How to Hire a Personal Assistant Who Saves You 10 Hours a Week
It starts with taking a hard look at yourself.
While it's no secret that hiring a personal assistant can help founders and executives save time, few know how to truly do it well. On one hand, early-stage companies try to conserve financial resources — and oftentimes executives' valuable time is spent on tasks that they don't need to do themselves, leading to talent shortages in small teams. On the other, executives at larger organizations have the resources to hire assistants but don't know how to set up a partnership that optimizes their time and makes their assistants' talents go the extra mile.
Over the last 24 years, I've hired a dozen different assistants, many of whom have been pivotal to my company's growth and success, and who have helped me save well over 10 hours every week. Several others, however, taught me important lessons that I keep in mind whenever I look to hire a new assistant to support my team's executives.
Through the lens of someone who's had both great and not-so-great experiences hiring personal assistants, I want to share with you my process and criteria to help you hire a personal assistant who is a great fit for you — someone who, from day one, can be a big asset to your team and help you reclaim what would otherwise be valuable time lost.
Start with introspection to define the ideal fit
The biggest mistake I made when I first started thinking about hiring an assistant (and a big mistake I've seen my clients make) is undervaluing the introspection step of hiring a great assistant. Too often, the sentiment is that a high-performing assistant can be an asset to any busy executive, but this is simply untrue. To work well together, your assistant and yourself don't just both have to be competent — your assistant needs to fit your work style and informational preferences.
Do you prefer to keep to yourself at work or are you driven by interaction with your colleagues? Do you find multiple updates in the same email to be more efficient or would you instead want one update per email? (Surprisingly, I've seen about 60 percent of our clients prefer batch updates while 40 percent prefer individual updates — so everyone's different.) No worries either way, but if you don't ask yourself these and other personal questions, you simply won't be as informed in your search for the right fit.
It's mandatory to hire someone who can handle "fuzzy" tasks
While every assistant brings a unique set of personality traits and skillsets to the table, the one that I don't compromise on is a strong capacity for handling ambiguity. Hiring a personal assistant shouldn't be thought of as automation — your assistant should be able to synchronize with your operational behavior and be an extension of what you're doing in your busy day.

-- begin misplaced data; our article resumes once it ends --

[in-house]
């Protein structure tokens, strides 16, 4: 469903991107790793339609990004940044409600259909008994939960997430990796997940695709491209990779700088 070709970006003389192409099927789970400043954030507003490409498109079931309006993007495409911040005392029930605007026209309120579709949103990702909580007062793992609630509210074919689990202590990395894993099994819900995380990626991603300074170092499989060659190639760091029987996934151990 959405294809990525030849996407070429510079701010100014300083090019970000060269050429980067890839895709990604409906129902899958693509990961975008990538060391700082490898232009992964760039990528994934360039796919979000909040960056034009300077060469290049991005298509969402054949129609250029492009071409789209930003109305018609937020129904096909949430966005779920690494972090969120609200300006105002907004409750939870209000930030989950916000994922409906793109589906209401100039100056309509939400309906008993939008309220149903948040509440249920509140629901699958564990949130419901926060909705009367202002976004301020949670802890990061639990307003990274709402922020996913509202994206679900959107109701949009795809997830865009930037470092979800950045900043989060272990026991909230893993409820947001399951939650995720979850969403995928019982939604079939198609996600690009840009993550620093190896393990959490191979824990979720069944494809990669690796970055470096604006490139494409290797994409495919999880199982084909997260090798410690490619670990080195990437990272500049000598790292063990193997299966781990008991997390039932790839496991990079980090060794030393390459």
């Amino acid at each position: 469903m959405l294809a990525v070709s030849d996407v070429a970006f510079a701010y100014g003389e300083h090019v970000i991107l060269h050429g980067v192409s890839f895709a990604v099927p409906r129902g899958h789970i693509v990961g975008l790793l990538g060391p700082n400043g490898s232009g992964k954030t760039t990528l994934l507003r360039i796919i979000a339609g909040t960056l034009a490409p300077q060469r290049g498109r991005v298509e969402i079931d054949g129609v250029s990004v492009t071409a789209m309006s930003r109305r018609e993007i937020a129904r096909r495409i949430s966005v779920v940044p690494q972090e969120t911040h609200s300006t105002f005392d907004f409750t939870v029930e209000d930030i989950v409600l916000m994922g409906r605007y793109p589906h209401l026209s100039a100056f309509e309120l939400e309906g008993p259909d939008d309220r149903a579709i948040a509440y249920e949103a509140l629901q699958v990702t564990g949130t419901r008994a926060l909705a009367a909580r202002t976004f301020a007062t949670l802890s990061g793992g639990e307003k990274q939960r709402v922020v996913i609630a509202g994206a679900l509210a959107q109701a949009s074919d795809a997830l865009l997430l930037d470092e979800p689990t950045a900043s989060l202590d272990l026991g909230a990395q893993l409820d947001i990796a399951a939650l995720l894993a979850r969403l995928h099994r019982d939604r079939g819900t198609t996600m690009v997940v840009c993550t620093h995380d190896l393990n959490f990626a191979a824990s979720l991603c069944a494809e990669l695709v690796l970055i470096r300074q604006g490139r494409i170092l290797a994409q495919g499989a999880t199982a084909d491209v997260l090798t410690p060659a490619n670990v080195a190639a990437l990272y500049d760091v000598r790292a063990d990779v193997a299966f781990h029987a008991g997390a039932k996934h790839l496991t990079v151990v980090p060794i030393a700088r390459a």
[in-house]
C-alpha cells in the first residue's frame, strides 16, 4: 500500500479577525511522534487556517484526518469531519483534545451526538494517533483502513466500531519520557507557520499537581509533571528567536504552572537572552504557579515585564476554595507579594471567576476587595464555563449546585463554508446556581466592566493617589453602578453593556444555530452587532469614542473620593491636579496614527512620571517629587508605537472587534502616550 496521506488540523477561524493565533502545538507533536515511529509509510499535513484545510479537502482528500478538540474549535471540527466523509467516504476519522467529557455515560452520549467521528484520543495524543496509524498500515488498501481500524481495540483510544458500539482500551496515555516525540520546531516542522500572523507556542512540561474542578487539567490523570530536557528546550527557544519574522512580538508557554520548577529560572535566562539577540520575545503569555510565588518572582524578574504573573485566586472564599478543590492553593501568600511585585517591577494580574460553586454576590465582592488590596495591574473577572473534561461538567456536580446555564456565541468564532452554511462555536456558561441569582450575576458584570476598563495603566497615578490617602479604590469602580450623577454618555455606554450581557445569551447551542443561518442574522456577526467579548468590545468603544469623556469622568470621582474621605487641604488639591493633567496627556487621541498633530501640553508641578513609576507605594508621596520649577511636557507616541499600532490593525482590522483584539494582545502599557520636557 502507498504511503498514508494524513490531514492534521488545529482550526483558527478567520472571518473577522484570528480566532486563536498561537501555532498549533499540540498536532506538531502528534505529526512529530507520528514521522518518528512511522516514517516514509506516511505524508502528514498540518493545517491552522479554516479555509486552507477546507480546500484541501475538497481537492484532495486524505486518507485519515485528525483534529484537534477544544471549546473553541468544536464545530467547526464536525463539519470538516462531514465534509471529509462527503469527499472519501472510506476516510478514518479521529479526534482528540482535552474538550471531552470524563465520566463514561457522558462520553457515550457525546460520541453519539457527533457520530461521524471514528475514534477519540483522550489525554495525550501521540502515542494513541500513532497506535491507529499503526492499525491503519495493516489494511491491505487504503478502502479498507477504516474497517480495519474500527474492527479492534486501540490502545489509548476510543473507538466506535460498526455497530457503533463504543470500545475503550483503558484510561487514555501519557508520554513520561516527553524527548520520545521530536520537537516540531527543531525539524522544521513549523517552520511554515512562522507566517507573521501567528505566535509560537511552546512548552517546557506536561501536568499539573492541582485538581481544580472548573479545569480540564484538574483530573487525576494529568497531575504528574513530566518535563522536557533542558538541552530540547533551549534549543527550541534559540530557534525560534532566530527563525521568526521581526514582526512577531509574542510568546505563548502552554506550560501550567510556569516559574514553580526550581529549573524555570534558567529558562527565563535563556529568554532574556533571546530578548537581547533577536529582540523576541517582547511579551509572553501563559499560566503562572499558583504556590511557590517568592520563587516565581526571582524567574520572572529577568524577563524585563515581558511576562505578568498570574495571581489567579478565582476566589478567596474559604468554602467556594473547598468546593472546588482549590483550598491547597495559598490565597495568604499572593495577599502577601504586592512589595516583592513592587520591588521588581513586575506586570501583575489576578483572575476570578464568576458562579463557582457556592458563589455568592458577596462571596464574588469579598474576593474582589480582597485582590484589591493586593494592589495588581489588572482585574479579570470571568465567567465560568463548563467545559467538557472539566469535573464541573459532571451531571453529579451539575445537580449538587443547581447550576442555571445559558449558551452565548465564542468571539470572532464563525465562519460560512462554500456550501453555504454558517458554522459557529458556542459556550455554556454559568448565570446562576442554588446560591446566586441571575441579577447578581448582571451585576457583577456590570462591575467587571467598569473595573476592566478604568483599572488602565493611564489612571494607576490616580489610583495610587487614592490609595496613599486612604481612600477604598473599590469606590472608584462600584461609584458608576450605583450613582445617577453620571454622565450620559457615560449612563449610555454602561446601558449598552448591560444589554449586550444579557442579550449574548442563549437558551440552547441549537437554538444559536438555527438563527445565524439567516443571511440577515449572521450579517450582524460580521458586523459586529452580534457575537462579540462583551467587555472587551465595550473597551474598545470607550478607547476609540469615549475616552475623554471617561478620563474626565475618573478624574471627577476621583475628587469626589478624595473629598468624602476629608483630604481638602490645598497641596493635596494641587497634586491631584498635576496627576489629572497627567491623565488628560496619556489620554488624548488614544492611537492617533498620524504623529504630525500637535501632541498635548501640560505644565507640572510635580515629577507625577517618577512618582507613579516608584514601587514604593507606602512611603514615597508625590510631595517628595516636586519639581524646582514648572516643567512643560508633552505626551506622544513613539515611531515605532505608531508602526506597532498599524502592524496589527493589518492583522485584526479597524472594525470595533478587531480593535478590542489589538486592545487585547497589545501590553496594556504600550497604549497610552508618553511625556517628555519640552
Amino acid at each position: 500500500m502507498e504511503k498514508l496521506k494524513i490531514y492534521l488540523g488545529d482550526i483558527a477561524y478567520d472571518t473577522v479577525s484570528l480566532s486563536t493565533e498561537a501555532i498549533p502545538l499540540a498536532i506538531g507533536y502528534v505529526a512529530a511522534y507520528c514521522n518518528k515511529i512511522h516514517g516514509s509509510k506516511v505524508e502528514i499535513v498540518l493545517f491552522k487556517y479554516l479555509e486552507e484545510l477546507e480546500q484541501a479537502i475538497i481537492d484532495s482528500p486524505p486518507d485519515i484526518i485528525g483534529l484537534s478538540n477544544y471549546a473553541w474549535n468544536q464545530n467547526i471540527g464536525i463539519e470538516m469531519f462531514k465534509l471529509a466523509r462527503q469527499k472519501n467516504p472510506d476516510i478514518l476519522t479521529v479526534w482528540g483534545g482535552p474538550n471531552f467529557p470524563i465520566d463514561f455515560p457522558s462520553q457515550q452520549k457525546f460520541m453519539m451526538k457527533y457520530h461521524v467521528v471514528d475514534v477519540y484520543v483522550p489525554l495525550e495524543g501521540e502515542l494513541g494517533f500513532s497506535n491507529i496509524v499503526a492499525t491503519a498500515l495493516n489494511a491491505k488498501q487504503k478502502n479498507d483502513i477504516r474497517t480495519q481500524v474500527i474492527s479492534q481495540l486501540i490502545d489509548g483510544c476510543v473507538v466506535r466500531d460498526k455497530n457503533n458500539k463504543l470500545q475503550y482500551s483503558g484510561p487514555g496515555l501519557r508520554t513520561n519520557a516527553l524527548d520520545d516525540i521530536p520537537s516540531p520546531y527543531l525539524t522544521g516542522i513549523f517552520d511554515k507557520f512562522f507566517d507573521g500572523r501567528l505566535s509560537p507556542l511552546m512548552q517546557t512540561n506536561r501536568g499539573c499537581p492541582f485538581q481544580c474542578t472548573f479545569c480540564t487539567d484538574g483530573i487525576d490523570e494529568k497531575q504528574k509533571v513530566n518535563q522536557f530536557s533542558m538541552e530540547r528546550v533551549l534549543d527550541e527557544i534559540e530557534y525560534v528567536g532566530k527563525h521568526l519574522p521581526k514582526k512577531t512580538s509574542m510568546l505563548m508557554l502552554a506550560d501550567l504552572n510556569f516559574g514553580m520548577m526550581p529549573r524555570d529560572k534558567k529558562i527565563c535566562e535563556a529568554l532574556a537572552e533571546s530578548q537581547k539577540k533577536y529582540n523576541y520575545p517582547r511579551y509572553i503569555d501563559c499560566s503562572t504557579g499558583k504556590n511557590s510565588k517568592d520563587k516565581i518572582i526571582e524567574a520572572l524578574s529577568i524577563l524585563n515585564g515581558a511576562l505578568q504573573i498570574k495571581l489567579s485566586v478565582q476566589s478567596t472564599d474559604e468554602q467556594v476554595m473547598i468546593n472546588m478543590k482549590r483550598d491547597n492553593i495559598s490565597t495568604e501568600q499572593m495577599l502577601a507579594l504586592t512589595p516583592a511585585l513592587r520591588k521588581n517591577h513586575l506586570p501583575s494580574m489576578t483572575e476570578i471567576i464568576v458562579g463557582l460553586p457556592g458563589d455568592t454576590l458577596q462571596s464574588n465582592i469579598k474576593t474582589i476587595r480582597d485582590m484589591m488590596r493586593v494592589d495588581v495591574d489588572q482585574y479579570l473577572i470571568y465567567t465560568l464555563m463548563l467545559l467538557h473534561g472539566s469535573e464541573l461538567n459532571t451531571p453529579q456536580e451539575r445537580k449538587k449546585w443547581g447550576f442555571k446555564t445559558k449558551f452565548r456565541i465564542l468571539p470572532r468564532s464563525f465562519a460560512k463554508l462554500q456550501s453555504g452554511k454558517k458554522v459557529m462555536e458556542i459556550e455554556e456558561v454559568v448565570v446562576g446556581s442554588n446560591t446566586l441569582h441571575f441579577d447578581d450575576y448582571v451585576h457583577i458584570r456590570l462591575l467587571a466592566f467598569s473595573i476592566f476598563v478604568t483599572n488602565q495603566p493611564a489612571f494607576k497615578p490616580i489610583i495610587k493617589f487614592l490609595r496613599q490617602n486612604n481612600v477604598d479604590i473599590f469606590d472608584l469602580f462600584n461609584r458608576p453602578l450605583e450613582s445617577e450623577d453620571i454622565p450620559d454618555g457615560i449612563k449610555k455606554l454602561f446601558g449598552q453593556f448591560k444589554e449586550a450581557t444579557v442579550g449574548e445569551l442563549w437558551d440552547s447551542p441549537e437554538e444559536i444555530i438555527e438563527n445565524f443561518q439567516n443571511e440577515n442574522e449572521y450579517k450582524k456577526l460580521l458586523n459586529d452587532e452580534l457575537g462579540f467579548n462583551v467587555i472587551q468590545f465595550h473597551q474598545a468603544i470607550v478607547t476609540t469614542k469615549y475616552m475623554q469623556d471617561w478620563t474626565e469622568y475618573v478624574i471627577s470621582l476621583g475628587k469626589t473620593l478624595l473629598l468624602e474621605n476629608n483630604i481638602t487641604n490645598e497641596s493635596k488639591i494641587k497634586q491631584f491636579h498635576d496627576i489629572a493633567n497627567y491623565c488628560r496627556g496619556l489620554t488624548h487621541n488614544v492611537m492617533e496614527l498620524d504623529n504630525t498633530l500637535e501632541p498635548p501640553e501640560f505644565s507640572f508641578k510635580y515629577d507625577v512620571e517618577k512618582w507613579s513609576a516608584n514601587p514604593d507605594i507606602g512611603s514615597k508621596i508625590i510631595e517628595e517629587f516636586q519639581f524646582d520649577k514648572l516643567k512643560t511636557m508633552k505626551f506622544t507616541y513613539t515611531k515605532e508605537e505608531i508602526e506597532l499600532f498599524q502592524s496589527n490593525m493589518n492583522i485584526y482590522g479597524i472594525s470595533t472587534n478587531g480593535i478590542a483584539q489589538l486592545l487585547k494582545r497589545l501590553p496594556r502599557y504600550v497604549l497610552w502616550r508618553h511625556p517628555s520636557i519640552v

Chances are, you don't have the time to sit down with your assistant and review every email that goes out, every meeting document that's prepared, or every call that's being set up. And that's not even accounting for new challenges that come up that need to be solved. Hiring someone who needs every detail laid out on your end is a logistical nightmare, not to mention an easy spiral towards micromanagement.
Systematize a delegation structure that works for you
Once you've found a personal assistant who's both a good workstyle fit and can manage organizational ambiguity, it is crucial to get on the same page about how you prefer to delegate tasks to meet certain key performance indicators. For instance, you might prefer meeting at the beginning and end of each day to touch base, or you might prefer email communication throughout the day.
Or maybe you might not want to "meet" at all unless it's for something urgent and instead prefer to delegate projects and communicate progress through screen recordings and audio messages. In situations where you need to approach an important line item, you might even prefer a text message as opposed to email to make sure you see it right away.
Whatever the preference may be, your delegation structure may often benefit from the utilization of project management software. I've found that regardless of the delegation structures I've chosen throughout the years, having a project list and making it easy to keep track of progress is critical for accountability.
Part of your assistant's job is to create and refine the system of being a world-class assistant for you
This last strategy is one that has time and time again paid dividends in the long term. It's based on a simple principle: if you're doing something right, make sure you're documenting what it is exactly so you can replicate those results. Not only does this give your assistant meaningful work to do early in the relationship as they learn to be a great assistant for you, but before they know enough to really take things off your plate. It also means that a future assistant starts with a huge head start toward becoming a productive partner in helping you get stuff done.
When making those kinds of decisions, it is nearly impossible to build the kind of rapport you've had with your former assistant with a new one. But if you constantly work with your assistant to document the tasks, functions, and preferences of the role, then whoever steps into that role next will have an advantage. This systems work should be done by your assistant, with you spot checking to give feedback as he or she creates new systems. These systems include but are not limited to your travel preferences, how to manage your calendar, and how to handle a portion of your low value email.
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